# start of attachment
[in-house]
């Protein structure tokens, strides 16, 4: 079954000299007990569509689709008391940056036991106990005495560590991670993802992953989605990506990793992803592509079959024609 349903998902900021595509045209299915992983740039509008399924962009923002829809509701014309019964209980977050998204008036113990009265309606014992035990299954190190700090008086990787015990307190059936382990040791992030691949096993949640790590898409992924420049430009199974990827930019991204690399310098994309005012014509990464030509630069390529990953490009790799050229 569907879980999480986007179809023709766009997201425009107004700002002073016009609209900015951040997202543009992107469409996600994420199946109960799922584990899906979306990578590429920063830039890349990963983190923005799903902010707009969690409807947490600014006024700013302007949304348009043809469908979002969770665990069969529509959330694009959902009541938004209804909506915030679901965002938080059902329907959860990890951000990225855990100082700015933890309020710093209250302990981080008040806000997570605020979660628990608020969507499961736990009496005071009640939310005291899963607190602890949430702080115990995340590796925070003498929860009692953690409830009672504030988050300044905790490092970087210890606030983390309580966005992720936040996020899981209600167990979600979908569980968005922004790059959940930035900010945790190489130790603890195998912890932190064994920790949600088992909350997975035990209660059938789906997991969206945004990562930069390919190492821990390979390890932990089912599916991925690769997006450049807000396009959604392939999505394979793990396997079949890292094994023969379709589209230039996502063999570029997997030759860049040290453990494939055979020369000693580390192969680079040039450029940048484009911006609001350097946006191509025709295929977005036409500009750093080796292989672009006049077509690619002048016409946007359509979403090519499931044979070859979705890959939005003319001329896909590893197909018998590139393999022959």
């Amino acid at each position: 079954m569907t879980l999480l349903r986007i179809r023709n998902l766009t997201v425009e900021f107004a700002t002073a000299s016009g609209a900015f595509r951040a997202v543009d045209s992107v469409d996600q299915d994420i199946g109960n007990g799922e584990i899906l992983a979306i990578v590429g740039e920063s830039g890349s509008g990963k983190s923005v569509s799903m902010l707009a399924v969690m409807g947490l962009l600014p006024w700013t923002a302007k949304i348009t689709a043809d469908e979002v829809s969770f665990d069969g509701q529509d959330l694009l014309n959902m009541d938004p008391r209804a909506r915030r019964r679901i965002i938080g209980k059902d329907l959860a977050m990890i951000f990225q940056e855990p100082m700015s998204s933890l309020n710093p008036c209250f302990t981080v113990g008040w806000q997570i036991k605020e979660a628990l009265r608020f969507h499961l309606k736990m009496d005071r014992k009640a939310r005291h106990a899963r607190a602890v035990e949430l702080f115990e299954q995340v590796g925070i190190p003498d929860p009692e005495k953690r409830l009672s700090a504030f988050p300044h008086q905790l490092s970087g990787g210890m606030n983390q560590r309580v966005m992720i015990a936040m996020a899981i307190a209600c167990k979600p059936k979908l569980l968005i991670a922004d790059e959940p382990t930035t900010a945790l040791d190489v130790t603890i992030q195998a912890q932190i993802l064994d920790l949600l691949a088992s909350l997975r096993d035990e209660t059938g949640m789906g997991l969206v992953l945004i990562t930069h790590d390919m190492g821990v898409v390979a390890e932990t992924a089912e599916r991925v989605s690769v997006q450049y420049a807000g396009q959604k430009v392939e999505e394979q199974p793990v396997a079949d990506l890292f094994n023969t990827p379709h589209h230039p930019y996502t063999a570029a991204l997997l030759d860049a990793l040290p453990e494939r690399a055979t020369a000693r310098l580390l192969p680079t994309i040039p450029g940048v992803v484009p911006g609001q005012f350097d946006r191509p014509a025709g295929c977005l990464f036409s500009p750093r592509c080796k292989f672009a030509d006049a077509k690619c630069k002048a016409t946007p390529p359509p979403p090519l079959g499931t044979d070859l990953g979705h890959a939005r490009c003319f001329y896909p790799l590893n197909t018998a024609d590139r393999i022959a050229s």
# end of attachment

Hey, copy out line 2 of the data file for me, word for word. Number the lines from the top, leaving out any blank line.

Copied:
């Protein structure tokens, strides 16, 4: 079954000299007990569509689709008391940056036991106990005495560590991670993802992953989605990506990793992803592509079959024609 349903998902900021595509045209299915992983740039509008399924962009923002829809509701014309019964209980977050998204008036113990009265309606014992035990299954190190700090008086990787015990307190059936382990040791992030691949096993949640790590898409992924420049430009199974990827930019991204690399310098994309005012014509990464030509630069390529990953490009790799050229 569907879980999480986007179809023709766009997201425009107004700002002073016009609209900015951040997202543009992107469409996600994420199946109960799922584990899906979306990578590429920063830039890349990963983190923005799903902010707009969690409807947490600014006024700013302007949304348009043809469908979002969770665990069969529509959330694009959902009541938004209804909506915030679901965002938080059902329907959860990890951000990225855990100082700015933890309020710093209250302990981080008040806000997570605020979660628990608020969507499961736990009496005071009640939310005291899963607190602890949430702080115990995340590796925070003498929860009692953690409830009672504030988050300044905790490092970087210890606030983390309580966005992720936040996020899981209600167990979600979908569980968005922004790059959940930035900010945790190489130790603890195998912890932190064994920790949600088992909350997975035990209660059938789906997991969206945004990562930069390919190492821990390979390890932990089912599916991925690769997006450049807000396009959604392939999505394979793990396997079949890292094994023969379709589209230039996502063999570029997997030759860049040290453990494939055979020369000693580390192969680079040039450029940048484009911006609001350097946006191509025709295929977005036409500009750093080796292989672009006049077509690619002048016409946007359509979403090519499931044979070859979705890959939005003319001329896909590893197909018998590139393999022959």